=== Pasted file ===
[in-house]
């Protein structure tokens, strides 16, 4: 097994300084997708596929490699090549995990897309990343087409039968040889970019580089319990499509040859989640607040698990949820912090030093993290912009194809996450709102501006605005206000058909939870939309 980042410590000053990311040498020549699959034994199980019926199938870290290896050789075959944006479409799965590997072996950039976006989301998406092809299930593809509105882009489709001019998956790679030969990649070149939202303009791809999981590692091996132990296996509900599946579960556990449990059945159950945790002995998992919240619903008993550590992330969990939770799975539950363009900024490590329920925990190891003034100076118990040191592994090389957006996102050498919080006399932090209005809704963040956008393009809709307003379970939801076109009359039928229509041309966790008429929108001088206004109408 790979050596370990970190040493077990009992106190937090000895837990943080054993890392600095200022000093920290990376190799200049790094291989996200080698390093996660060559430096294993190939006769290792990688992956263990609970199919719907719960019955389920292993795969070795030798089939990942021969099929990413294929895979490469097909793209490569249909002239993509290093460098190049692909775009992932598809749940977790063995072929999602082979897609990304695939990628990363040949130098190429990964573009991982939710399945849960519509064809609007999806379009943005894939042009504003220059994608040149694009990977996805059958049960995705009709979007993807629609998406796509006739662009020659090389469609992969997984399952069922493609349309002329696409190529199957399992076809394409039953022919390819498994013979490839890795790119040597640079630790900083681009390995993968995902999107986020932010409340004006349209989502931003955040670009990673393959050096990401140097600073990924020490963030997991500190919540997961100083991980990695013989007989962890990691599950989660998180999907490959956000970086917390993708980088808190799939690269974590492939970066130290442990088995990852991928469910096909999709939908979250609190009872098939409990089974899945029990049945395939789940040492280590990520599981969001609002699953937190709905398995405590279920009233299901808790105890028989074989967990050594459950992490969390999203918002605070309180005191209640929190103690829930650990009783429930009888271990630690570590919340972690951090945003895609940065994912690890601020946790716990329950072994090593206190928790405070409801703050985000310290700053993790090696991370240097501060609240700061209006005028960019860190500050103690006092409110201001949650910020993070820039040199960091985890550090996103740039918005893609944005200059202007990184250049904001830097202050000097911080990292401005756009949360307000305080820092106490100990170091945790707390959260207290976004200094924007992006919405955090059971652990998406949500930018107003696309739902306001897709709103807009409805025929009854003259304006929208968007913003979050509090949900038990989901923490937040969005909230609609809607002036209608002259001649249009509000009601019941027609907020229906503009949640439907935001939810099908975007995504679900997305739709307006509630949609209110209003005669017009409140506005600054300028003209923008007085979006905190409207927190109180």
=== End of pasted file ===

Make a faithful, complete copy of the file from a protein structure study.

[in-house]
């Protein structure tokens, strides 16, 4: 097994300084997708596929490699090549995990897309990343087409039968040889970019580089319990499509040859989640607040698990949820912090030093993290912009194809996450709102501006605005206000058909939870939309 980042410590000053990311040498020549699959034994199980019926199938870290290896050789075959944006479409799965590997072996950039976006989301998406092809299930593809509105882009489709001019998956790679030969990649070149939202303009791809999981590692091996132990296996509900599946579960556990449990059945159950945790002995998992919240619903008993550590992330969990939770799975539950363009900024490590329920925990190891003034100076118990040191592994090389957006996102050498919080006399932090209005809704963040956008393009809709307003379970939801076109009359039928229509041309966790008429929108001088206004109408 790979050596370990970190040493077990009992106190937090000895837990943080054993890392600095200022000093920290990376190799200049790094291989996200080698390093996660060559430096294993190939006769290792990688992956263990609970199919719907719960019955389920292993795969070795030798089939990942021969099929990413294929895979490469097909793209490569249909002239993509290093460098190049692909775009992932598809749940977790063995072929999602082979897609990304695939990628990363040949130098190429990964573009991982939710399945849960519509064809609007999806379009943005894939042009504003220059994608040149694009990977996805059958049960995705009709979007993807629609998406796509006739662009020659090389469609992969997984399952069922493609349309002329696409190529199957399992076809394409039953022919390819498994013979490839890795790119040597640079630790900083681009390995993968995902999107986020932010409340004006349209989502931003955040670009990673393959050096990401140097600073990924020490963030997991500190919540997961100083991980990695013989007989962890990691599950989660998180999907490959956000970086917390993708980088808190799939690269974590492939970066130290442990088995990852991928469910096909999709939908979250609190009872098939409990089974899945029990049945395939789940040492280590990520599981969001609002699953937190709905398995405590279920009233299901808790105890028989074989967990050594459950992490969390999203918002605070309180005191209640929190103690829930650990009783429930009888271990630690570590919340972690951090945003895609940065994912690890601020946790716990329950072994090593206190928790405070409801703050985000310290700053993790090696991370240097501060609240700061209006005028960019860190500050103690006092409110201001949650910020993070820039040199960091985890550090996103740039918005893609944005200059202007990184250049904001830097202050000097911080990292401005756009949360307000305080820092106490100990170091945790707390959260207290976004200094924007992006919405955090059971652990998406949500930018107003696309739902306001897709709103807009409805025929009854003259304006929208968007913003979050509090949900038990989901923490937040969005909230609609809607002036209608002259001649249009509000009601019941027609907020229906503009949640439907935001939810099908975007995504679900997305739709307006509630949609209110209003005669017009409140506005600054300028003209923008007085979006905190409207927190109180």